"Ovarian Twists: New and Selected Poems"
(New York: Fly By Night Press, 2003)
PO Box 20693, NY, NY, 10009
79 pages, paper.
"Baby on the Water: New and Selected Poems"
(Hoboken, NJ: Long Shot Productions, 2003)
PO Box 6238, Hoboken, NJ, 07030
96 pages, paper, $12.
Reading good writing is like opening a box of paradoxes. Let's use that criterion to study the two books under review here: Tsaurah Litzky's Baby on the Water and Anyssa Kim's ovarian twists.
A comparison is made easier by the fact that both volumes center on the relationships between mothers and their daughters; indeed, both turn on similar epiphanies. "Now, I see with two pair of eyes//hers and mine, all colors doubly radiant," (67) Litzky notes as she picks through her mother's possessions after the older woman's funeral, while Kim writes, "and now, as you [her mother] bend through//the remaining shadows of your life//i see the world through your eyes." (25)
Here is the first paradox: Litzky grew up in New York City in intimate, daily contact with her mother's watchful eyes and termagant tongue, but she depicts their relationship as one of unbridgeable distance. (Note, to avoid over-complexity, I'm pretending the poem's narrator can be identified with its author, although a fuller analysis would have to make a distinction between these two.) Litzky poignantly describes her mother's last days in the warm rot of a nursing home where she is dying of Alzheimer's. The mother doesn't recognize her daughter, misidentifying her as a sister who died a generation ago. "She opens her mouth,//makes a sound, calls out a word,//but has not spoken sense in a month." (63) This dire lack of communication, dramatized most forcefully here, pervades all contact with people - whether relatives or lovers - described in the book's somber, melancholy lyrics.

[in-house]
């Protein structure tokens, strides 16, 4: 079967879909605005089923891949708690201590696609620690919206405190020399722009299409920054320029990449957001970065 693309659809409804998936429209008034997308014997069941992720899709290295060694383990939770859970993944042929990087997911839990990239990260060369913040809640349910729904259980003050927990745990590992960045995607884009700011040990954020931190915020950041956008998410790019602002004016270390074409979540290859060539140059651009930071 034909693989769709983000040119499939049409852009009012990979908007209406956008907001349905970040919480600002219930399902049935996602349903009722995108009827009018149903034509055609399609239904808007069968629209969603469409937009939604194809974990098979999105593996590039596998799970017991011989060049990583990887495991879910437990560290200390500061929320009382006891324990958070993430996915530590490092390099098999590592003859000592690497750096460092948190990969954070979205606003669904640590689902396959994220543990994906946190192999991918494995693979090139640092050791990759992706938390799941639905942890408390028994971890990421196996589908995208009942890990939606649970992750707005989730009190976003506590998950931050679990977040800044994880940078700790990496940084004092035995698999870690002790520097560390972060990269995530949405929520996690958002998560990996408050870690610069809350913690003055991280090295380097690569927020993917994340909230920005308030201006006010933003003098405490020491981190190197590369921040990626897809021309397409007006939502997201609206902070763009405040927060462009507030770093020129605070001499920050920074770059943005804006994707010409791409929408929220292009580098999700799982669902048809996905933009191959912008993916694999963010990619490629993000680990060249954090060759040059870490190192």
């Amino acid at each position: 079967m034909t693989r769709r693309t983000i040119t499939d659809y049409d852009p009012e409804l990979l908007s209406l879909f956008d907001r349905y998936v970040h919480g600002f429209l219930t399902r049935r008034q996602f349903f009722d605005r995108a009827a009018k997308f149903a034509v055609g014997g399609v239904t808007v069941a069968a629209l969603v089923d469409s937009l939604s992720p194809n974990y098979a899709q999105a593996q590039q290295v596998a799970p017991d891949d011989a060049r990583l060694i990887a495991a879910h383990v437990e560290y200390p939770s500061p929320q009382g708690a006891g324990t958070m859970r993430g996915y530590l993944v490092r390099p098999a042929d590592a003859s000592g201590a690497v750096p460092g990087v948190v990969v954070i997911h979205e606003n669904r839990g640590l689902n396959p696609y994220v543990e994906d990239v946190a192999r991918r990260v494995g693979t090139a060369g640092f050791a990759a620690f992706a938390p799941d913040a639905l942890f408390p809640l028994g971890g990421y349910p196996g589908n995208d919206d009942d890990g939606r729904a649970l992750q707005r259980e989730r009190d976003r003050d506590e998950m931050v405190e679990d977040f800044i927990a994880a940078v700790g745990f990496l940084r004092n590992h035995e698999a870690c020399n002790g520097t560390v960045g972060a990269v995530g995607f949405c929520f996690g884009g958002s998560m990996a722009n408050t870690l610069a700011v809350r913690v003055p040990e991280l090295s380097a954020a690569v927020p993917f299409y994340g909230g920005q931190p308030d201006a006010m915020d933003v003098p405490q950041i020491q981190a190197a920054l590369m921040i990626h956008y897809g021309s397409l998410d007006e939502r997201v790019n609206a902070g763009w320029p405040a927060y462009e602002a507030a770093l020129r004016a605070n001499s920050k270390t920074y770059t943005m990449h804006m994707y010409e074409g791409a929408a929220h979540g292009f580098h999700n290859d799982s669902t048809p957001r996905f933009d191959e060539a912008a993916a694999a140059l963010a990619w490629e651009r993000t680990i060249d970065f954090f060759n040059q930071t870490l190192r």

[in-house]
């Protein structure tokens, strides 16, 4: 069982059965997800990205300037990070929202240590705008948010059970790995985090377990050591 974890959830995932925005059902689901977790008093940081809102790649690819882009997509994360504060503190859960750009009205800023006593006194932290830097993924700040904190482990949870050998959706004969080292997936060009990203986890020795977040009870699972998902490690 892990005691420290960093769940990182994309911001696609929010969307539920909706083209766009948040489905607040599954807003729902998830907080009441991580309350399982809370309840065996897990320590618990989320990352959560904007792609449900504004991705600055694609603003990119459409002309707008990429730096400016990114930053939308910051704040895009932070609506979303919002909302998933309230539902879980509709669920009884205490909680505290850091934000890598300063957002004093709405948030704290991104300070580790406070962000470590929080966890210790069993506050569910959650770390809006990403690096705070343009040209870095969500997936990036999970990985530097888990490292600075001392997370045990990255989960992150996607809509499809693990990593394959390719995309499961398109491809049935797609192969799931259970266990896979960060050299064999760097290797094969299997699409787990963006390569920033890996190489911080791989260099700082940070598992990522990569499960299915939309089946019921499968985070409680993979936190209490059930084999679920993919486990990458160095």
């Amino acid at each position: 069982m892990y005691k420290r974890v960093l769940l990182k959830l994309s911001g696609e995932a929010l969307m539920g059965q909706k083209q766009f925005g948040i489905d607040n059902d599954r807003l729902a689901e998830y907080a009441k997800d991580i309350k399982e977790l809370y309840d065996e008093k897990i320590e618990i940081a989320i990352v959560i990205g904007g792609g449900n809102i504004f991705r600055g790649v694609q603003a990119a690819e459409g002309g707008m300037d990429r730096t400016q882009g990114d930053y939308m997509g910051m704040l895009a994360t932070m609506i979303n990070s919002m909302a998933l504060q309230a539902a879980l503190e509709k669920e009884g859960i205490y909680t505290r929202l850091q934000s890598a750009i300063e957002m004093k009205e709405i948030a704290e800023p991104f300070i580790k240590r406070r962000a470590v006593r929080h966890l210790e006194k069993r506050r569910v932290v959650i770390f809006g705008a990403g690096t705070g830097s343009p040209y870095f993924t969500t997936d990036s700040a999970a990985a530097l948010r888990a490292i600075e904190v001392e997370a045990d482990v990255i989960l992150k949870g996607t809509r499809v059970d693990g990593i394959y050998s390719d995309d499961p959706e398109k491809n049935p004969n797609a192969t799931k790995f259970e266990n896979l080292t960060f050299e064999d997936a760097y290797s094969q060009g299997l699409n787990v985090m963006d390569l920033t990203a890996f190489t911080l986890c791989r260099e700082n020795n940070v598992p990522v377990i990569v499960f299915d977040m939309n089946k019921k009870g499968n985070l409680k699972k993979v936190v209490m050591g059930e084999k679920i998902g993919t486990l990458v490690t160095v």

Kim has a much more substantial, affectionate relationship with her birth mother. But there is a paradoxical catch. As the bio at the back of the book details, "Anyssa Kim was born in Seoul, Korea and was adopted and raised in the suburban town of Westbury." (78) She was taken from her biological family during infancy and has not been able to trace her roots now that she is an adult. Yet, in the poems directed to this unknown progenitor, the poet displays a precise, intense ability to recognize and understand who she was or, rather, who she might have been. And Kim's skill at unearthing others' sensibilities informs the deepest knowledge in her writing: that the cleaving together of human being - which is inevitable - one way or another, can only take place humanely if we muster all the empathy we have.
Paradox 2: empathy, not sympathy. Contrary to what the foregoing might have suggested, Kim is not a friendly narrator. What she sees in others can only be reported in scathing (or, at best, unflattering) terms; yet she portrays people with convincing aptness, whether it be the bigot who flounders through various stereotypes because he can't place what type of Oriental she is (in the poem "eye language, 1984") or the lover who would encase her in a glass goblet as he has his many fine wines: "oh yes, he wished to possess my everything." (75)
Kim also turns this dissecting pencil against herself. Indeed, she endorses this very insight, commenting that she is aware of how her thoughts mirror and dovetail with the thoughts of other people.
the messy stuff that rests in my cranium
and the moving branches
of similar - but not enough so
or maybe too much so? - minds of others
where my kite thoughts get caught
in their twigs
What does not necessarily follow from this insightfulness, but is revealed in the previous quotation, is that Kim is an exquisite stylist who, in the midst of a crowded procession of thought, will suddenly lift an image that trails incantatory and incendiary power, as here she does with the reference to "kites."